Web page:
Unless you are my child, don't call me 'Mum' – I have a name

Unless you are my child, don't call me 'Mum' – I have a name

‘Can I help you there, Mum?’ the museum worker asked. ‘Let me take a bag from you.’ 

I couldn’t fault him. His tone was polite, his words kind, especially when I was indeed laden down with two bags and a four-year-old child.  

However, instead of taking him up on his offer, I instantly bristled and, with a slight shake of my head, just forged ahead.  

I was probably being rude but I couldn’t stop myself. You see, he’d committed the ultimate sin (in my eyes, anyway). He’d called me ‘Mum’. And I absolutely hate that. With a passion. It was unforgiveable.  

Of course, I don’t mind when my children, Theo, four, and Immy, two, call me it. That is obviously reasonable. I am their mum.  

However, when it comes to anyone else, I just can’t bear it. It sets my teeth on edge and puts my back up.  

I think it goes back to actually becoming a mum – in fact, no, maybe even before that.

Back then, I was a daughter, a sister, a friend, a Geordie, occasionally a girlfriend, a journalist, then a Londonite… so many names and roles and all of them fairly equal. I could slip between them easily, none particularly taking precedence. 

That all started to change when Tom, my now husband, proposed to me and I became a fiancée. Suddenly, planning a wedding, that became my pivotal role, the thing most people were most interested in; the thing that defined me, albeit for a short while.  

Then, I barely had time to be a wife, before I fell pregnant on our honeymoon.  

And as soon as I gave birth, all of the other roles fell away as I became a mum. 

In those first few days, nurses and the health visitors soon started to call me ‘Mum’, and I didn’t really register it then. With Tom on paternity leave for two weeks, I was too caught up in my happy bubble. 

But when he went back to work and I had to settle into a completely new routine, my new reality started to hit home. On maternity leave, being a journalist fell into the background. And although I was obviously still a daughter, a sister and a friend, all of those paled in comparison when I looked at the tiny little human in my arms and saw how much he needed me. Like, really needed me. To survive.  

That shift was not only incredible, it was incredibly hard. On the outside, I looked like the same person and in a number of ways, I still felt like that same person, but Theo literally changed everything.  

He cemented mine and Tom’s relationship in a way I cannot describe. Tom was the only other person who got just how amazing our beautiful little boy was, who would listen to me describe what he’d done that day in minute detail (understandable really, given that all he generally did was cry, drink and nap in those first few months) and who would repeat the same cute little stories about him just as often as I did.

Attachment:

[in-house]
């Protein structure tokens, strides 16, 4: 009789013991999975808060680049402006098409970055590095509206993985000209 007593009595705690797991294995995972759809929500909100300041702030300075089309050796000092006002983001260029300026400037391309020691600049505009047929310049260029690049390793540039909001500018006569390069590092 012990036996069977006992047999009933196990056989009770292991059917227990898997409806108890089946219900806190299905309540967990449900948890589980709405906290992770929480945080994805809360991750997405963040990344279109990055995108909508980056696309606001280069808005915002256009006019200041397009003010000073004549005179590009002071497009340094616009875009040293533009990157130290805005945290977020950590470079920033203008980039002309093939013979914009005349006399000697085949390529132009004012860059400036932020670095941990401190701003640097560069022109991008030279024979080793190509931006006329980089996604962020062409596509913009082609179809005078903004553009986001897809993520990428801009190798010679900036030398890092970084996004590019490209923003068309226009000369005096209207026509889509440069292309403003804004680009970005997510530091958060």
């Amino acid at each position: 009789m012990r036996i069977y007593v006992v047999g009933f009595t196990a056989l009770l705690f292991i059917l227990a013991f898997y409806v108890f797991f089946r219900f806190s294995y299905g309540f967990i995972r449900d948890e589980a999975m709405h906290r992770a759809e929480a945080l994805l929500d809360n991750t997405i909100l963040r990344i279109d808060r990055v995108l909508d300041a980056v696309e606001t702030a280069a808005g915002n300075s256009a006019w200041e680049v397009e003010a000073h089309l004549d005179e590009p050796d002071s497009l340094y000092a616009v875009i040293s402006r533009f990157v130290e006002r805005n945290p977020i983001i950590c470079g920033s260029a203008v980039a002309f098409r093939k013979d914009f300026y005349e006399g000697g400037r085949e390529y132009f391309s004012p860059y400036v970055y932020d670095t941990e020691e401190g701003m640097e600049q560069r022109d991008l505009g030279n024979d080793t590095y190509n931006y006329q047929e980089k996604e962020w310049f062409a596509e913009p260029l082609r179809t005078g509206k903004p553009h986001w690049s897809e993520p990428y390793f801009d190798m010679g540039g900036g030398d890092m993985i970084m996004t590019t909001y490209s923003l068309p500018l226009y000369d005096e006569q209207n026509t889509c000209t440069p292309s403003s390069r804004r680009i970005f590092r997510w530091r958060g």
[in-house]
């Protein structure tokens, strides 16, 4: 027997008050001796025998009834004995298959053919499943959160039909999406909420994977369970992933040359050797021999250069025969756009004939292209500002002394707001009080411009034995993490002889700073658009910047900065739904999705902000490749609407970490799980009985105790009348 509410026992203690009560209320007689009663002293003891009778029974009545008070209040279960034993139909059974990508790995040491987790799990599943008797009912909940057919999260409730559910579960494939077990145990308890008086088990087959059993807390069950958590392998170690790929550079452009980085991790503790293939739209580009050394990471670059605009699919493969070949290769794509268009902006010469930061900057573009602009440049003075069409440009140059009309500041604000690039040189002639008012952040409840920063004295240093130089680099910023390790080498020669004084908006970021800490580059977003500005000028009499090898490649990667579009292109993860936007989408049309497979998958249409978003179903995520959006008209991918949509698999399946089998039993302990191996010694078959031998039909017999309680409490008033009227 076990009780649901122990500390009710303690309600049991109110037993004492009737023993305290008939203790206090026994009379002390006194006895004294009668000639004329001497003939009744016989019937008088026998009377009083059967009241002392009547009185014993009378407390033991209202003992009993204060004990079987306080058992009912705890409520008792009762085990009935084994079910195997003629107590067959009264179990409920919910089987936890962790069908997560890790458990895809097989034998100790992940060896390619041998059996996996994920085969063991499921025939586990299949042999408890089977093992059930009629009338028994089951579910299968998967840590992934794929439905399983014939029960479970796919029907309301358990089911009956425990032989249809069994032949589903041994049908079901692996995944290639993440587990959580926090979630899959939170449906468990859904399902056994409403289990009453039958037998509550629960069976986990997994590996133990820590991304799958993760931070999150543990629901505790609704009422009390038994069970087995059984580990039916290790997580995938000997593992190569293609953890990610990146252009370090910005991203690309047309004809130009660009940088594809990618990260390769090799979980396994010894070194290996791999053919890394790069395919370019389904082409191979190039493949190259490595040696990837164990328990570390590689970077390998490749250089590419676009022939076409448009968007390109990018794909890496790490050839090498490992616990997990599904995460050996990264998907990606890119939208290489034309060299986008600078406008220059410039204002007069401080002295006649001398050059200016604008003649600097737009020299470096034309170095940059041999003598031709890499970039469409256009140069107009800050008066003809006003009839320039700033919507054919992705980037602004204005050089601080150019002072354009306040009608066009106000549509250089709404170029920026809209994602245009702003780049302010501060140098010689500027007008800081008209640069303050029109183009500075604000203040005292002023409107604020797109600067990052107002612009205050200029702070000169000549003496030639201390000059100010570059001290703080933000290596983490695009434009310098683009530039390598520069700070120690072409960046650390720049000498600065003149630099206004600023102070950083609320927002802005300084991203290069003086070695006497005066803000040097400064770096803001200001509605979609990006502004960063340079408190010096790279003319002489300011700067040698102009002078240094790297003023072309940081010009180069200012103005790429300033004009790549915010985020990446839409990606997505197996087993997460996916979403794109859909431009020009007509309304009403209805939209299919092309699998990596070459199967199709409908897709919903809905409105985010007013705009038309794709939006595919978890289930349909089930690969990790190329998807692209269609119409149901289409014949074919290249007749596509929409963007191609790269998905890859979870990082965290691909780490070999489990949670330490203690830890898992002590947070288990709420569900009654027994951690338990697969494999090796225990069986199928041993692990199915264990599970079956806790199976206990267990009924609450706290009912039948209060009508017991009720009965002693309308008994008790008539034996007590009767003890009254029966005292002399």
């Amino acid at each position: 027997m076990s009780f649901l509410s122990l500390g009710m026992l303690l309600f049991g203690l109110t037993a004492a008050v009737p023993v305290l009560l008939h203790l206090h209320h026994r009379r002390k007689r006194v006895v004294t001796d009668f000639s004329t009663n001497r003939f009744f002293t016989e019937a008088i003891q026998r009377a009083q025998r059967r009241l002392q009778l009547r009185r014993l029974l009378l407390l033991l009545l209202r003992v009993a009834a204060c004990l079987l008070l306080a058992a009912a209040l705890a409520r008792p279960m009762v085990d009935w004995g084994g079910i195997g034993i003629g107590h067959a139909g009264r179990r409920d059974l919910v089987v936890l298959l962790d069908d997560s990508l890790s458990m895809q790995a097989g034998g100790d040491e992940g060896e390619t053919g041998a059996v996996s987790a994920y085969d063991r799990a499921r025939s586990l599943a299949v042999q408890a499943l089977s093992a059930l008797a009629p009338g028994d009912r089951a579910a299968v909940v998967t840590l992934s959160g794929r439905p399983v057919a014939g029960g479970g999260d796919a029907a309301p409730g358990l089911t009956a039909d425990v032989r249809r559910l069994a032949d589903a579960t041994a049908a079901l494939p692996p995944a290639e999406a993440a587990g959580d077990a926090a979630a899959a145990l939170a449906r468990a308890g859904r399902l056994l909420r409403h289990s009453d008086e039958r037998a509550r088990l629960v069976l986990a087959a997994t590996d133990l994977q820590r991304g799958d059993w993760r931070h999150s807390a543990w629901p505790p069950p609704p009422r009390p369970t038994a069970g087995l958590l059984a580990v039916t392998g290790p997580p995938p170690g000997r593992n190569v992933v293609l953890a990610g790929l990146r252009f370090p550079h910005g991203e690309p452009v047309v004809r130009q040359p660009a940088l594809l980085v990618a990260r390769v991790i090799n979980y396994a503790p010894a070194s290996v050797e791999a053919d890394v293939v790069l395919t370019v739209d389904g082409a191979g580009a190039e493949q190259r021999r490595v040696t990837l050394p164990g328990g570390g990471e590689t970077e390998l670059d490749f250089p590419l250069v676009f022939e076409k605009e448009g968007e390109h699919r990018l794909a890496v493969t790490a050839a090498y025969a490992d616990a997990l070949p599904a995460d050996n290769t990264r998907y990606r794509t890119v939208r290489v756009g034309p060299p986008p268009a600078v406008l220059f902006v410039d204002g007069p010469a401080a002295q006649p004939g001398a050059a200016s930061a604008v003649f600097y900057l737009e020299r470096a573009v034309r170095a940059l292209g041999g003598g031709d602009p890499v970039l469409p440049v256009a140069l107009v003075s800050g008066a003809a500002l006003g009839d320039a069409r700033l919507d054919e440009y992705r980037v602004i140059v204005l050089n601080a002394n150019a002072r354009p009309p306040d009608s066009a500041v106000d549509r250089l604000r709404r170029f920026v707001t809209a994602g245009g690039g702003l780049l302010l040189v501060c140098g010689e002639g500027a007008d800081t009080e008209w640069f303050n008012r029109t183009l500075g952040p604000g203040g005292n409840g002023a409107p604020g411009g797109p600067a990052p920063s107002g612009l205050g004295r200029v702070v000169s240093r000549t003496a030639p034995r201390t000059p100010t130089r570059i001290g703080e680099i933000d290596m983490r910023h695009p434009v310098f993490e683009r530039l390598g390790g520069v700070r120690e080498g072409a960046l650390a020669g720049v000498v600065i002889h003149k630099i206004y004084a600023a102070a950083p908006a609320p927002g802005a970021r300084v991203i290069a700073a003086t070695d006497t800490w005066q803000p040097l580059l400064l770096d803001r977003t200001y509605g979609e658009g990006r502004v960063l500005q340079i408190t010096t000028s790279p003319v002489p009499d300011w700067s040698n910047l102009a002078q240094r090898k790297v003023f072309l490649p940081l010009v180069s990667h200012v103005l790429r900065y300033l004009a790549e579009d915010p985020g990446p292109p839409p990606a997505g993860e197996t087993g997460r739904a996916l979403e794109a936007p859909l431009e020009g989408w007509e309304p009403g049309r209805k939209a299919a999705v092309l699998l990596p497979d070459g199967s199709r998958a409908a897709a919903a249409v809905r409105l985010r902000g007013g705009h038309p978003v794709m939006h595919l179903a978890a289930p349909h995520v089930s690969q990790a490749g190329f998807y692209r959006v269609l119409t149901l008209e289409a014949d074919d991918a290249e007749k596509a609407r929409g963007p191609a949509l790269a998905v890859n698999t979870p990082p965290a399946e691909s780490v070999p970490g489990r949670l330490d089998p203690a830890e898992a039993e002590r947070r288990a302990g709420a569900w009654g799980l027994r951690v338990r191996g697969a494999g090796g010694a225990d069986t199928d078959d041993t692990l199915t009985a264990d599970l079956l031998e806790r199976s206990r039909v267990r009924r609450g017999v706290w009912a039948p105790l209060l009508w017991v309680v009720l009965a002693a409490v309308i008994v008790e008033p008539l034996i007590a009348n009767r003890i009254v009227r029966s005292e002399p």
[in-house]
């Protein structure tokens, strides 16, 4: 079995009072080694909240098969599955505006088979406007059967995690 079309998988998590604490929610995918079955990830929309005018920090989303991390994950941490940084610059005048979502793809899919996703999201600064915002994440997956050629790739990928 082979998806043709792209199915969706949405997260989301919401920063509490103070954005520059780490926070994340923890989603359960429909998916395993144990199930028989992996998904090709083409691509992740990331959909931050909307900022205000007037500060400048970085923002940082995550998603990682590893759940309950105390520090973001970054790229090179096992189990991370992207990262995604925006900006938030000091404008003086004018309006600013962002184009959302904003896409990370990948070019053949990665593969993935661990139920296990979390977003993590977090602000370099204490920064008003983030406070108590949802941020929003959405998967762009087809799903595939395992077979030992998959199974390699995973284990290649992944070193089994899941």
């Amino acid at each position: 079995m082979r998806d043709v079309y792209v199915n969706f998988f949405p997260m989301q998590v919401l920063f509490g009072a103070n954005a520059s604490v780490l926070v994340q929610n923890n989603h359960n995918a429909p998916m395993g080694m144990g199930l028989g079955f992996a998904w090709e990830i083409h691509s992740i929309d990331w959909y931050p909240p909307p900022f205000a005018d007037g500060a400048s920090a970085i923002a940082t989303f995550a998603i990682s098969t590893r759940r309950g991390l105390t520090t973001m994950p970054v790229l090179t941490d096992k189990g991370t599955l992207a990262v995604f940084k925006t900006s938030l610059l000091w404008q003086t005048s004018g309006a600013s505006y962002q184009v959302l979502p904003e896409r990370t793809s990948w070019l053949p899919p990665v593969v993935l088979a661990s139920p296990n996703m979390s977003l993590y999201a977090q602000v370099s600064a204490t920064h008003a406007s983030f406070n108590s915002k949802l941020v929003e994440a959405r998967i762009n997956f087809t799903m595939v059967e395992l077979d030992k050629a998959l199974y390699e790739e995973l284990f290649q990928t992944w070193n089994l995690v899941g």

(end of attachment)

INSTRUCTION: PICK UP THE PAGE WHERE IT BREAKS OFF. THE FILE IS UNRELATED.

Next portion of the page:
And suddenly, I was surrounded by other women who I’d never met before and who I didn’t have anything in common with – except having children. So that was all we talked about. 

I’d ask their baby’s name, their birth story (every mum has one) and how they were finding maternity leave. Most likely, they’d repeat the same questions back at me and after an hour or more of chatting, we’d wave a fond farewell, never even asking each other’s name. On the rare occasions I did ask, still foggy with baby brain, I’d have forgotten it by the next time we met anyway. 

Being so immersed in just one role was massively overwhelming and, as I spent days with only Theo for company – he was born in October, not ideal for trying to get out and about – and doing nothing but caring to his every need, like so many other women, I floundered.  

I’d used to go to the gym regularly, I’d ran a marathon, I adored books. Now, I was too tired for any of that – especially when I had Immy. If I wasn’t looking after my children, I was trying to keep up with friends or catch up with family. I felt guilty for not seeing my friends as much as I had done previously, then, on the nights I did arrange to go out, guilty for leaving my babies.   

Gradually, however, life gained a new routine, especially when I went back to work and started getting out of the flat a bit more. I started to rediscover myself – and some of my old roles.  

And recently, having moved back to my hometown of Newcastle, I see my oldest, bestest friends more regularly, I go running, I even manage to read a few books every now and then.  

So I think that’s why when people call me Mum, it rankles so much. It reduces my identity down to just one small part of who I am. 

Tom and I have never been the sort of couple to call each other Mummy and Daddy in front of the children – we still call each other by our first names, which Theo and Immy both know.  

The biggest culprits tend to be the staff at the nursery where Theo and Immy go, but then I can kind of forgive them. There’s a lot of children there, and even more parents and grandparents and carers.

I don’t expect them to remember everyone’s name, even though I do see some of them more than I do my parents.  

Nurses at our GP surgery do exactly the same thing when we take the children for check-ups or their vaccinations, and sometimes even shop assistants when Immy hands over a yogurt she’s chosen. 

‘Haven’t you got a big brave girl there, Mum?’

‘That’ll be £11.64, please Mum.’  

I know they’re just being friendly so I’ve always stopped myself from answering back. 

But I always have to fight back the urge to explain to them that I’m so much more than just a mum.

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